I came across this item as I was researching my new book, Culture Jihad: How to Stop the Left From Killing a Nation.
Many Advanced Placement students across the fruited plain will be using an American History textbook that depicts President Trump as mentally ill and his supporters as racists.
The textbook, published by Pearson Education, is titled, “By the People: A History of the United States.” It was first exposed by radio host Alex Clark in 2018.
The final section of the book, titled “The Angry Election of 2016,” is especially critical of the president.
“Most thought that Trump was too extreme a candidate to win the nomination, but his extremism, his anti-establishment rhetoric, and, some said, his not very hidden racism connected with a significant number of primary voters,” the author wrote.
The author goes on to describe the president’s supporters as “mostly older, often rural or suburban, and overwhelmingly white.”
“Clinton’s supporters feared that the election had been determined by people who were afraid of a rapidly developing ethnic diversity of the country, discomfort with their candidate’s gender and nostalgia for an earlier time in the nation’s history,” the textbook reads. “They also worried about the mental stability of the president-elect and the anger that he and his supporters brought to the nation.”
In other words, Advanced Placement students are going to be taught that President Trump is mentally insane and his supporters are a bunch of irredeemable deplorables. Such descriptions would be laughable, but this garbage is being shoved into the minds of impressionable American teenagers.
Tarra Snyder, a student at Rosemount High School in Minnesota, told Fox News she was “appalled” after seeing how “blatantly biased” the textbook was toward Trump and his voters. She said it also glossed over all issues then-Democratic presidential candidate Hillary Clinton faced during her campaign.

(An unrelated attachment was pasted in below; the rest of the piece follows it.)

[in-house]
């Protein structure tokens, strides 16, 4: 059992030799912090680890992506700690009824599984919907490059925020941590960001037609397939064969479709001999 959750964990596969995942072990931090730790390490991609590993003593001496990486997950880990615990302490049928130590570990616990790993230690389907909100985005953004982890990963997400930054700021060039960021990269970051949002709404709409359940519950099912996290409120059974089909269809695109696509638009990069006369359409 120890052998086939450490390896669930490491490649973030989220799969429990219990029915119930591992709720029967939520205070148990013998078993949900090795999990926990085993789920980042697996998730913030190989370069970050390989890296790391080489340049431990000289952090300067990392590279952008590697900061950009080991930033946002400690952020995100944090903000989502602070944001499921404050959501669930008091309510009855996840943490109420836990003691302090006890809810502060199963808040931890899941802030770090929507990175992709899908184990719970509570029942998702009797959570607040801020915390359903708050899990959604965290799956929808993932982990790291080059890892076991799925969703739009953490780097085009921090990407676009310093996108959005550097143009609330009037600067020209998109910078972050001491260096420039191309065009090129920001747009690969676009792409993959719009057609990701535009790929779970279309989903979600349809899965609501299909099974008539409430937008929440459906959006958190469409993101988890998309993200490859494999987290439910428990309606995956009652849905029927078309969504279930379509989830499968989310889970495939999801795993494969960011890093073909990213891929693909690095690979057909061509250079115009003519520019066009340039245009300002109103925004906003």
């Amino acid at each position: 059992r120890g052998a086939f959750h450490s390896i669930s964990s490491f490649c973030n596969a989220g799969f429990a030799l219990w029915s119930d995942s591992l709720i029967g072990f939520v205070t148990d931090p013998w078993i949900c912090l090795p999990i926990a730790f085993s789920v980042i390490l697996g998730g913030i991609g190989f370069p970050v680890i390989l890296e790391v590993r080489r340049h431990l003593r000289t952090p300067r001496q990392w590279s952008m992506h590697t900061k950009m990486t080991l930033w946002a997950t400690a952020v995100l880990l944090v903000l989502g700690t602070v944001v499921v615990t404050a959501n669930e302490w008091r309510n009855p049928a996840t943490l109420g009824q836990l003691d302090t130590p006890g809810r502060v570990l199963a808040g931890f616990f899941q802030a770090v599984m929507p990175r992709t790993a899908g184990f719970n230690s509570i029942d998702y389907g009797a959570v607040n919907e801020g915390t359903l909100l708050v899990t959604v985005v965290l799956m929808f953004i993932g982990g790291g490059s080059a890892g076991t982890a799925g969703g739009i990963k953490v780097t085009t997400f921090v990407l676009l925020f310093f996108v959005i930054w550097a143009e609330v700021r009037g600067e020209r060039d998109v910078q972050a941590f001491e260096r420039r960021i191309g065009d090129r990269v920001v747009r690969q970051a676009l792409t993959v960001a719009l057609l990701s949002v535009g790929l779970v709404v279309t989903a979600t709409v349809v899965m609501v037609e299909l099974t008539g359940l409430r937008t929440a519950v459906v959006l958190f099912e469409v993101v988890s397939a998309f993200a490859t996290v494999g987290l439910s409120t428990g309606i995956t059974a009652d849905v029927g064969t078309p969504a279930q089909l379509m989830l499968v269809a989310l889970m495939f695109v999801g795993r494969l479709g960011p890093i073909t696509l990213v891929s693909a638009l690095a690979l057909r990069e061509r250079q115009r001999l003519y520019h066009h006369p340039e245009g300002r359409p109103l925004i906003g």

“It was really, really surprising to me,” she said. “I really believe that learning should be objective and that students can make their own decisions based on what they’re able to learn in a classroom, and if the facts are skewed then students aren’t able to make well-rounded decisions on what they believe.” A Pearson spokesperson defended the textbook pointing out the book underwent “rigorous peer review to ensure academic integrity.”
“This work is designed to convey college-level information to high school students and meet specific Advanced Placement standards. It aims to promote debate and critical thinking by presenting multiple sides of historical issues and offering a broad survey of arguments from the 2016 presidential election and other recent topics. We have reviewed the passages in question independently and in the context of the rest of the book. This review has confirmed that the text offers a broad view of critical arguments from both sides of the 2016 presidential election,” the statement read.
Joy Pullman, writing for The Federalist, noted the dangers of such textbooks being used in public school classrooms.
“Let’s be clear: This is overt political propaganda being scooped into the most capable students’s minds under the guise of education. Even if they don’t accept its messages entirely, studying this wastes time that young people deserve to be spending getting actually educated,” she wrote.
Ronald Reagan once said that “our most precious resources, our greatest hope for the future, are the minds and hearts of our people, especially our children.”
And yet we have entrusted our most precious resources to a bunch of degenerate propagandists who hate everything about the land of the free and the home of the brave.
In his 1989 farewell address, Reagan warned the nation about what was to come.
“An informed patriotism is what we want,” he said. “And are we doing a good enough job teaching our children when America is and what she represents in the long history of the world?”